By the way, I'll admit defeat to this guy, but I'm convinced he's still wrong on a related point; he asserts that the inertial effects felt by observers standing on the Earth are caused by those observers' acceleration relative to Earth; but observers resting on the Earth are stationary relative to Earth, and thus are not accelerating relative to Earth. He is convinced that an observer resting on Earth measuring their acceleration relative to Earth would tell them something meaningful, and that it would be 9.8m/s/s. He keeps coming back to this.
  10. Aug 27, 2006 #9


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    While the flat Earth example is rather silly, there is no such thing as an absolute velocity, and a 1g accelration is felt as 1g, regradless of how long one has been accelerating.

    The process of acceleration can be thought of as continuously adding to one's velocity. But velocities do not add linearly in relativity. The formula is v = (v1+v2) / (1+v2*v2/c^2)

    So for every 1 second of prooper time, one adds 9.8 m/s to one's velocity using the above formula.

    This is "felt" as 1 1g acceleration (it's called a 1g proper acceleration). No matter how many times you add 9.8 m/s to your velocity with the above formula, though, it will never be equal to 'c'.
  11. Aug 27, 2006 #10
    I am interested in how this debate will turn out, since a few folks at the Flat Earth Society do appear to be willing to subscribe to scientific thinking. I just wanted to let everyone here know that I have extended an http://theflatearthsociety.org/forums/viewtopic.php?p=43649#43649" [Broken] to participate in this discussion.

    I realize that there will be some reluctance due to the default "high ground" that the Physics Forums may possess. But for the purposes of engaging in narrower, specialized discussions such as relativity in the role of the Flat Earth Model, where we are debating on specialized scientific terms, I expect that the difference in "ground" should be more or less justified.

    Now, the rest is a question of how many members of the Flat Earth Society will be willing to accept this challenge.
    Last edited by a moderator: May 2, 2017
  12. Aug 27, 2006 #11


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    While I appreciate the need to seriously discuss, in terms of valid physics, the issue surrounding this topic, I do believe that this discussion does not belong in this section of PF. It is more suitable for such a discussion to occur in the Skepticism and Debunking forum, which does require thoughtful analysis based on valid physics.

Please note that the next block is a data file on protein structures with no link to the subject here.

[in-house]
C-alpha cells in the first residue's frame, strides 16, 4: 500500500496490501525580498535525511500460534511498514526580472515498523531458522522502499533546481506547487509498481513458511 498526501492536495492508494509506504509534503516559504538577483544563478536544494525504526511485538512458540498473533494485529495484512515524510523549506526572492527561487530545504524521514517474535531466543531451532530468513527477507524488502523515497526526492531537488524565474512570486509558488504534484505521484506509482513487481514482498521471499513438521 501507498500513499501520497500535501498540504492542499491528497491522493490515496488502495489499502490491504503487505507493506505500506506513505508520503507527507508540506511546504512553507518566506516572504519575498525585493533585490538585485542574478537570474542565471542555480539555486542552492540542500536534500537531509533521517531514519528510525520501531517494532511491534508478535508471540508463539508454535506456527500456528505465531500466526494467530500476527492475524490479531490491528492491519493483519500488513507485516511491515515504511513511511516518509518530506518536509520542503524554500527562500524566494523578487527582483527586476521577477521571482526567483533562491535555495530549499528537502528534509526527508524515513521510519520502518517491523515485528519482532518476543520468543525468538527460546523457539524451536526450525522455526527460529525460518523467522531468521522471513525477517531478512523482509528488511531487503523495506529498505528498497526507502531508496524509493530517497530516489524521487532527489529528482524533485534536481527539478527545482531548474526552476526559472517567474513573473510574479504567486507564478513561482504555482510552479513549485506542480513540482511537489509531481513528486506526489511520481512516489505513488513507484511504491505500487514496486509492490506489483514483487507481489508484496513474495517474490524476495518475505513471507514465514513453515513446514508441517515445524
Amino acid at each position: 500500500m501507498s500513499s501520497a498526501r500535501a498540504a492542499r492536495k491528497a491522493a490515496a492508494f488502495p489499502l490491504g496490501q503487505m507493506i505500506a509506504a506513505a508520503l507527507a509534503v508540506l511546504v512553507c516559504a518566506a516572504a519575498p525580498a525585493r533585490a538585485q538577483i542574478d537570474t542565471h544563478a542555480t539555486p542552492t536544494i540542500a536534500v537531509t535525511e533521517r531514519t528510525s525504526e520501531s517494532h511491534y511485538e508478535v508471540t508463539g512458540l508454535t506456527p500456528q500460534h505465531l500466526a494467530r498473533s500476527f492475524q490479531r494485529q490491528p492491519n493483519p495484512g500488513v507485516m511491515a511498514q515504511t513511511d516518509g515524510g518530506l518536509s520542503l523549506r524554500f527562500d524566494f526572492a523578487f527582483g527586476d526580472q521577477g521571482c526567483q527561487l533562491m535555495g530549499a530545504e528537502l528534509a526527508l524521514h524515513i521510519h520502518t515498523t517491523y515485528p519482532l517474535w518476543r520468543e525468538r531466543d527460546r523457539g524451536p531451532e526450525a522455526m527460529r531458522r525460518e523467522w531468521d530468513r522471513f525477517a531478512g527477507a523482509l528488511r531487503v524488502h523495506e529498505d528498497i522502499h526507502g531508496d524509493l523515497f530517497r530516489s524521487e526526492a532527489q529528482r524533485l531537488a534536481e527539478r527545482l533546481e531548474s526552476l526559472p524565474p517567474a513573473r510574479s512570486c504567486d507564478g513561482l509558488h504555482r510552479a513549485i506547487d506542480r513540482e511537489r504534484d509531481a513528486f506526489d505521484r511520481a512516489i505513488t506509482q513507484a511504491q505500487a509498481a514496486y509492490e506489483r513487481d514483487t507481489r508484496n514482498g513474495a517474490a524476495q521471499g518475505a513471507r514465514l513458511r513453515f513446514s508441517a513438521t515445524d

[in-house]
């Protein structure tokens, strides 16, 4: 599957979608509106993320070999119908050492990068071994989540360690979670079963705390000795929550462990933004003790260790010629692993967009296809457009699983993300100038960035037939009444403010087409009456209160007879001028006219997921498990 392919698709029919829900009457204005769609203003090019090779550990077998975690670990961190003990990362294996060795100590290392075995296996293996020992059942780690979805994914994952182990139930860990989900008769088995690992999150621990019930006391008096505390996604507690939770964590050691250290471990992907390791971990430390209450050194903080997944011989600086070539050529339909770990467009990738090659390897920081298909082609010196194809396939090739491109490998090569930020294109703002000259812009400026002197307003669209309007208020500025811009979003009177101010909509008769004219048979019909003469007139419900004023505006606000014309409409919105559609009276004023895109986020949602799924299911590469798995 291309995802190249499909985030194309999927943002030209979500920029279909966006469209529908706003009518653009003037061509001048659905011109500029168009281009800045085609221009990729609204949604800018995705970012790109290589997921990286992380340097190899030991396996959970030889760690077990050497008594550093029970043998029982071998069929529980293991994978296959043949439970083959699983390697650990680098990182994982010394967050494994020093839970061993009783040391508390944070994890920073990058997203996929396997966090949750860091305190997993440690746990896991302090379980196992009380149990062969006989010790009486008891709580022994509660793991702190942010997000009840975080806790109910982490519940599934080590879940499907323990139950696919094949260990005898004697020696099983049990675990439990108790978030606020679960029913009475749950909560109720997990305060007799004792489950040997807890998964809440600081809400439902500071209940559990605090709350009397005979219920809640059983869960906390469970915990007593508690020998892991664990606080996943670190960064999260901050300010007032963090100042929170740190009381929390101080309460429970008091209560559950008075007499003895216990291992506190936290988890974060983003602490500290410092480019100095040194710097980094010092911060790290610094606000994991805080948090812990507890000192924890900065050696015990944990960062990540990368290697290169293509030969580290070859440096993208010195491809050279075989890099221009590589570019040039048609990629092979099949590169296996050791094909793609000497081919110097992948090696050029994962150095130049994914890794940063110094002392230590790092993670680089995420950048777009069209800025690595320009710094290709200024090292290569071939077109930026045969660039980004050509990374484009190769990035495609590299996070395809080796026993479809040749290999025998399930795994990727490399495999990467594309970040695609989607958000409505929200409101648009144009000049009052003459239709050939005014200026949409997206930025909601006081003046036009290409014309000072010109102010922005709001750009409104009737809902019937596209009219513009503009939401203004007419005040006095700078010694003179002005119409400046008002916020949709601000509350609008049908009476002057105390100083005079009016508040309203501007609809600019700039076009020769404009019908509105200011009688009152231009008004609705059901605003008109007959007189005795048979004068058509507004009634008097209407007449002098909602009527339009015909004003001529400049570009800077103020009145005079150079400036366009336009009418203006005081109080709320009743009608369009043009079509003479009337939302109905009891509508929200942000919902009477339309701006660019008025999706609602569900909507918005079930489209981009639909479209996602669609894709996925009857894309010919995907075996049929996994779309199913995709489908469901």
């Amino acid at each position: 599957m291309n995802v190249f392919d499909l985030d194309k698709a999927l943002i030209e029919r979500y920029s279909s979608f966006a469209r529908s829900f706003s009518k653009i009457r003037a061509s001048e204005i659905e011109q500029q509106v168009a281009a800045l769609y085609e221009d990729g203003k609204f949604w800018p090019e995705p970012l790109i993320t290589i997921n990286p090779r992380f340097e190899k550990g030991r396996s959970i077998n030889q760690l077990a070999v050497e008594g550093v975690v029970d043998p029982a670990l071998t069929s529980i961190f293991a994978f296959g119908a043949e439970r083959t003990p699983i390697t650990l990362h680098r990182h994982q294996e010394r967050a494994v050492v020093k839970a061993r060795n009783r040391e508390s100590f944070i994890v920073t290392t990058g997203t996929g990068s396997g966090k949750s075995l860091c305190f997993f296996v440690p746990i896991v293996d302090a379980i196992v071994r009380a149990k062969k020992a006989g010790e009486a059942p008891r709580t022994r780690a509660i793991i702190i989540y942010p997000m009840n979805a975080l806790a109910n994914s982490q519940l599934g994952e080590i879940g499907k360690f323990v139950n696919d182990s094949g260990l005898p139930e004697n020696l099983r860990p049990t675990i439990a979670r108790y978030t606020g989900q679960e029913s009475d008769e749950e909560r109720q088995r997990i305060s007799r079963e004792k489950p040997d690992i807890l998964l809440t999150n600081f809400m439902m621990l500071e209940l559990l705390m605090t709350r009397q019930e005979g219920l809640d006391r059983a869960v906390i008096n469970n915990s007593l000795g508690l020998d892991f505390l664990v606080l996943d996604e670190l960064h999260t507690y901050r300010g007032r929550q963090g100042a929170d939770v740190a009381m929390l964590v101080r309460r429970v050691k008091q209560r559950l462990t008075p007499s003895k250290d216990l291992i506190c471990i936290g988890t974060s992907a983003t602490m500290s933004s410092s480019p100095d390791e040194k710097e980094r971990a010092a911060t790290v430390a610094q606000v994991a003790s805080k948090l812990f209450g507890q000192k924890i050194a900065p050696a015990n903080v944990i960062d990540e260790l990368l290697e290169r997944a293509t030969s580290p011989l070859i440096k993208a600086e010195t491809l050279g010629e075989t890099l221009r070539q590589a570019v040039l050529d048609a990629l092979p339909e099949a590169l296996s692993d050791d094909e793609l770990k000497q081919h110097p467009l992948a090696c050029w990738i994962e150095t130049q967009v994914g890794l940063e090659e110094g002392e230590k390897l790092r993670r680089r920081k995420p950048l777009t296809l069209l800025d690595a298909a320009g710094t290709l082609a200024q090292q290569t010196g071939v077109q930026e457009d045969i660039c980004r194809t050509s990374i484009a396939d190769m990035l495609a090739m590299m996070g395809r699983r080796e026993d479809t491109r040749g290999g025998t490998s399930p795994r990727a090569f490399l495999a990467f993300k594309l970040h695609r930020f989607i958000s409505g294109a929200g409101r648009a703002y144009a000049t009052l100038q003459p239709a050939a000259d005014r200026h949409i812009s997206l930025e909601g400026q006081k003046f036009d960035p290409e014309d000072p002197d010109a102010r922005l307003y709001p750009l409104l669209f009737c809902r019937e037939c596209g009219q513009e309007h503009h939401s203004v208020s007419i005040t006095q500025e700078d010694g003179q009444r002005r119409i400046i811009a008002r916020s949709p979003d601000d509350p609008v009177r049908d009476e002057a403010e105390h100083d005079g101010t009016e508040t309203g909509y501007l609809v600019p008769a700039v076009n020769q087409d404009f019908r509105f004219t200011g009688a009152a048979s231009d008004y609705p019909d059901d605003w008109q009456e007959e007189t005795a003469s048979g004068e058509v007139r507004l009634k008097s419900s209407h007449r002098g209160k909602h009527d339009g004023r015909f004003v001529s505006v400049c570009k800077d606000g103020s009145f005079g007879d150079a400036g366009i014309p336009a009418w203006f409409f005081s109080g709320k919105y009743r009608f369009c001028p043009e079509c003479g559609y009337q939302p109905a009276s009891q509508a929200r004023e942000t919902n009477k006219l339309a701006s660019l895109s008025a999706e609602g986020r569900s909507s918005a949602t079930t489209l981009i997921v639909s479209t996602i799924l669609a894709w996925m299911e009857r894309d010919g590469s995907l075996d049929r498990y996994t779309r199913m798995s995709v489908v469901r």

So this is just an advance notice that, pending an agreement with the other Mentors, this thread might be moved to the S&D forum.

  13. Aug 27, 2006 #12


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    Frankly, I'm in favor of not hosting such debates at all. It is just pointless mental masturbation to debate the the particulars of something while utterly ignoring the larger facts. Who cares how gravity might work if the earth was flat - the earth is not flat and that is a simple fact. Ie, instead of arguing with them about their model of gravity, change the subject. Tell them: 'regardless of how your gravity model would work in a hypothetical and nonexistent universe, I've been to the beach and watched boats disappear over the horizon. Alternate 'theories' (they aren't) are irrelevant.'
    Last edited: Aug 27, 2006
  14. Aug 27, 2006 #13
    Another nice poser for the flat-earthers is the angle of the crescent moon. Just after sundown it's near vertical. But hours later it's tilted over. Ask 'em why!
  15. Aug 27, 2006 #14
    Isn't the flat earth all just a myth anyway? As far as I know, the ancients didn't believe that the earth was flat.


    "During this same era, an American, Washington Irving started to propagate the idea that there was opposition to Columbus' voyage from flat-earthers. He wrote "History of the Life and Voyages of Christopher Columbus (1828) as a romantic fiction loosely based on history. Readers picked up on the idea of flat-eathers opposing Columbus, and suddenly the idea was accepted as fact by millions of people, even to the place where it found its way into history textbooks...
  16. Aug 27, 2006 #15


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    We just closed a thread on this a week ago. These threads pop up all the time. I'm moving this to S&D. Since there is nothing presented here that hasn't been presented before, I'm sure this will be locked as all of it's predecessors have been.
  17. Aug 27, 2006 #16

    Ivan Seeking

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    Last edited: Aug 27, 2006